(iv) Related Parties
As a general rule, you should avoid conducting Company business with a relative or significant other, or with a business in which a relative or significant other is associated in any significant role. Relatives include your spouse, sister, brother, daughter, son, mother, father, grandparents, aunts, uncles, nieces, nephews, cousins, step relationships, and in laws. Significant others include persons living in a spousal (including same sex) or familial fashion with you.
If such a related party transaction is unavoidable, you must fully disclose the nature of the related party transaction to the Company’s Chief Financial Officer. If determined to be material to the Company by the Chief Financial Officer, the Company must review and approve, in writing and in advance, such related party transactions. Any dealings with a related party must be conducted in such a way that no preferential treatment is given to that business.
The Company discourages the employment of relatives and significant others in positions or assignments within the same department and prohibits the employment of such individuals in positions that have a financial dependence or influence (e.g., an auditing or control relationship, or a supervisor/subordinate relationship). The purpose of this policy is to prevent the organizational impairment and conflicts that are a likely outcome of the employment of relatives or significant others, especially in a supervisor/subordinate relationship.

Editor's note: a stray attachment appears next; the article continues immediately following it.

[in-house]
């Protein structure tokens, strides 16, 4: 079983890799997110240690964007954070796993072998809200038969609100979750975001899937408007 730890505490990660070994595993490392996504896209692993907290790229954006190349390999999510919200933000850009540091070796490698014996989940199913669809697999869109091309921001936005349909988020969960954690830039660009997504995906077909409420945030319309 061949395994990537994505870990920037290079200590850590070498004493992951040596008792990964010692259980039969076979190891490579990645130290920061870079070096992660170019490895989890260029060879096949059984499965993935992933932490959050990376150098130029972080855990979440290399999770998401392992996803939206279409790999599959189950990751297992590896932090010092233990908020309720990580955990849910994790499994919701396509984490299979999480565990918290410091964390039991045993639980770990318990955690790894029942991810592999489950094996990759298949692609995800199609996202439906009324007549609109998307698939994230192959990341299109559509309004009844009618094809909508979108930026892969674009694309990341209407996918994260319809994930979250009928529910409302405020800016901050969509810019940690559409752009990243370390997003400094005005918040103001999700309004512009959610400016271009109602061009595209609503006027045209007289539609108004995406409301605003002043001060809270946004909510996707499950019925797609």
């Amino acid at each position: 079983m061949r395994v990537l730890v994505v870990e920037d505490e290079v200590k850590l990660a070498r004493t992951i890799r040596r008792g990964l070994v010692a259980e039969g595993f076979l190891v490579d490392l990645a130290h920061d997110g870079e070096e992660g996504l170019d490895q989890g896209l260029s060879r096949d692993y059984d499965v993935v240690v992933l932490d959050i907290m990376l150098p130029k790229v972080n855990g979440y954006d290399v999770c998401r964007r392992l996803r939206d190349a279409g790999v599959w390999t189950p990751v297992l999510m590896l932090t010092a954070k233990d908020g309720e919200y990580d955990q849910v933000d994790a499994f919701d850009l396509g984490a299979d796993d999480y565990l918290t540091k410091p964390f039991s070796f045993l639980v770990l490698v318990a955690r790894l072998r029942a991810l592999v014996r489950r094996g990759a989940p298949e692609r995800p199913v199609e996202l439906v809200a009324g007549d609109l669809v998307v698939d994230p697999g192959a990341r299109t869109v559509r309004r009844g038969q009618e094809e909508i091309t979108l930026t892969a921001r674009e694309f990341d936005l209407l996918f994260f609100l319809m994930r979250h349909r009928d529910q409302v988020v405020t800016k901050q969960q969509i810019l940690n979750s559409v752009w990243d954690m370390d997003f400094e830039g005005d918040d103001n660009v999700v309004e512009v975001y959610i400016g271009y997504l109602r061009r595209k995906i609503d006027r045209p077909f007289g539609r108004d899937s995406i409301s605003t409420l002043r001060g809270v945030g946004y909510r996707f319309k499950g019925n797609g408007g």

If a question arises about whether a relationship is covered by this policy, the Human Resources Department is responsible for determining whether an applicant’s or transferee’s acknowledged relationship is covered by this policy. The Human Resources Department shall advise all affected applicants and transferees of this policy.
Willful withholding of information regarding a prohibited relationship/reporting arrangement may be subject to corrective action, up to and including termination. If a prohibited relationship exists or develops between two employees, the employee in the senior position must bring this to the attention of his/her supervisor. The Company retains the prerogative to separate the individuals at the earliest possible time, either by reassignment or by termination, if necessary.
(v) Other Situations
Because other conflicts of interest may arise, it would be impractical to attempt to list all possible situations. If a proposed transaction or situation raises any questions or doubts in your mind you should consult the Human Resources Department.